Does an Onion in the Room Stop a Cold or Flu?

Throughout the centuries, people have relied on home remedies for colds. Placing a cut onion in the room of someone who is sick is one suggested "remedy" that has been passed down in some families and gets shared over social media every cold and flu season.

The idea is that onions have the ability to absorb bacteria and viruses and will actually "pull the germs out" of the sick person. There is no truth to any of these claims. The National Onion Association, in fact, has said that there is no scientific evidence a cut raw onion absorbs germs or rids the air of toxins and poisons.

This article will talk about the humble onion and how there is no proof that it can help prevent the flu or the common cold.

Verywell / Laura Porter

Why It Doesn't Work

Onions do not provide a good environment for bacteria or viruses to multiply or live. Even if an onion could draw or remove germs from someone (which is scientifically impossible), there's nothing special about an onion that would kill these organisms.

On the other hand, bacteria and viruses think your body is a great place to be. When you get sick, germs enter your body and multiply. Your body acts as a "host." This means your body is providing a place where the bacteria or virus can grow and spread. Fortunately, your body knows how to fight back.

When your immune system notices these invading germs, it releases antibodies (special proteins that attack foreign substances entering the body) to try to fight them off. This causes inflammation and the symptoms you experience when you get sick, such as excess mucus, cough, sore throat, and headache. You need your immune system to help you get on the road to feeling better and beating an infection.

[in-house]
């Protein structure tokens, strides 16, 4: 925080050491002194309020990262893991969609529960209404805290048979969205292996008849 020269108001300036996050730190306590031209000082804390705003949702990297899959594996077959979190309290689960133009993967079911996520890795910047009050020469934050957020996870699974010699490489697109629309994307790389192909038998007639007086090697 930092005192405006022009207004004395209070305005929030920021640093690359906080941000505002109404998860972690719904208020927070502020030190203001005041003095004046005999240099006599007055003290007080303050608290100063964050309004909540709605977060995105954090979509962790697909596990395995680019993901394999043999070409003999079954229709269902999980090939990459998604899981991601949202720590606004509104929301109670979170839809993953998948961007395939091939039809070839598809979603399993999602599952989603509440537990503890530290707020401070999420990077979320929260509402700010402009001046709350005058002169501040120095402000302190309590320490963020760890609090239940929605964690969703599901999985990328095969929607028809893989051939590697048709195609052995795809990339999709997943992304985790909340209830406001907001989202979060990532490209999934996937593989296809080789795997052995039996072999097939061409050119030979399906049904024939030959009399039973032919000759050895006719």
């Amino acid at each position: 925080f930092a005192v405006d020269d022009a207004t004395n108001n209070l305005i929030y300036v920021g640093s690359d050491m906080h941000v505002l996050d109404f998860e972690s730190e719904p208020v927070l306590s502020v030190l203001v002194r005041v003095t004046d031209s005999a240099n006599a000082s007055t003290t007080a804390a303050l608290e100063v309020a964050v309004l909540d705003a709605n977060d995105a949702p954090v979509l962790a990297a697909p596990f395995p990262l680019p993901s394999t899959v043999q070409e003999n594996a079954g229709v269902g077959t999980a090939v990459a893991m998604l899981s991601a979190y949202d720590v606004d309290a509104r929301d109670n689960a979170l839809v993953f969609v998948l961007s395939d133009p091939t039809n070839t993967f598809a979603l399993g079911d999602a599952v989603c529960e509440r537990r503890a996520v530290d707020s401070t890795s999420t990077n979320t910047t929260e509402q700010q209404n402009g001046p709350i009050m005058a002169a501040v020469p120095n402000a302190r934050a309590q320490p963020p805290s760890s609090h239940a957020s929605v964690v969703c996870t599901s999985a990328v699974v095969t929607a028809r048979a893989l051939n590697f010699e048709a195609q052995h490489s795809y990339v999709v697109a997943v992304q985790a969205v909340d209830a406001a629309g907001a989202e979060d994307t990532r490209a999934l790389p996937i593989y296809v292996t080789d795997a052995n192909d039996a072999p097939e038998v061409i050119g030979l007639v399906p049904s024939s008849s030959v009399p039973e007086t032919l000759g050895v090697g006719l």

Where This Idea Originated

The folk remedy to keep raw onions in the room when you are sick dates back to the 1500s, according to the National Onion Association. During the bubonic plague, cut onions were placed around homes to keep people from contracting the deadly illness.

At the time, it was believed that all illnesses were spread through the air. These clouds of disease—or miasmas—were thought to exist when the air smelled bad.

In more recent history, people used onions in a room to try to protect themselves against the 1918 flu pandemic. In one instance, a doctor had his patients place cut onions in their homes. The patients all stayed healthy while others in the community did not.


While many home remedies involve placing a cut onion in the room of someone who's sick, there is no evidence that this works. Onions do not have the ability to absorb germs and toxins floating around in the room. Instead, your immune system attacks any invading viruses or bacteria entering your body. It helps your body recover from sickness.

Throughout history, many people believed onions had the power to make sick people feel better or even prevent them from getting sick. But the best way to fight a cold or flu is to follow your doctor's recommendations.

A Word From Verywell

Placing an onion in the room will not treat a cold or keep you from getting one. Washing your hands regularly, avoiding crowds during flu season, eating a healthy diet, exercising, and getting plenty of sleep can help you stay healthy.

3 Sources
Verywell Health uses only high-quality sources, including peer-reviewed studies, to support the facts within our articles. Read our editorial process to learn more about how we fact-check and keep our content accurate, reliable, and trustworthy.
  1. National Onion Association. Onions & flu.

  2. MedlinePlus. Viral infection. Published August 11, 2021.

  3. UCLA Fielding School of Public Health. Competing theories of cholera.

By Kristina Duda, RN
Kristina Duda, BSN, RN, CPN, has been working in healthcare since 2002. She specializes in pediatrics and disease and infection prevention.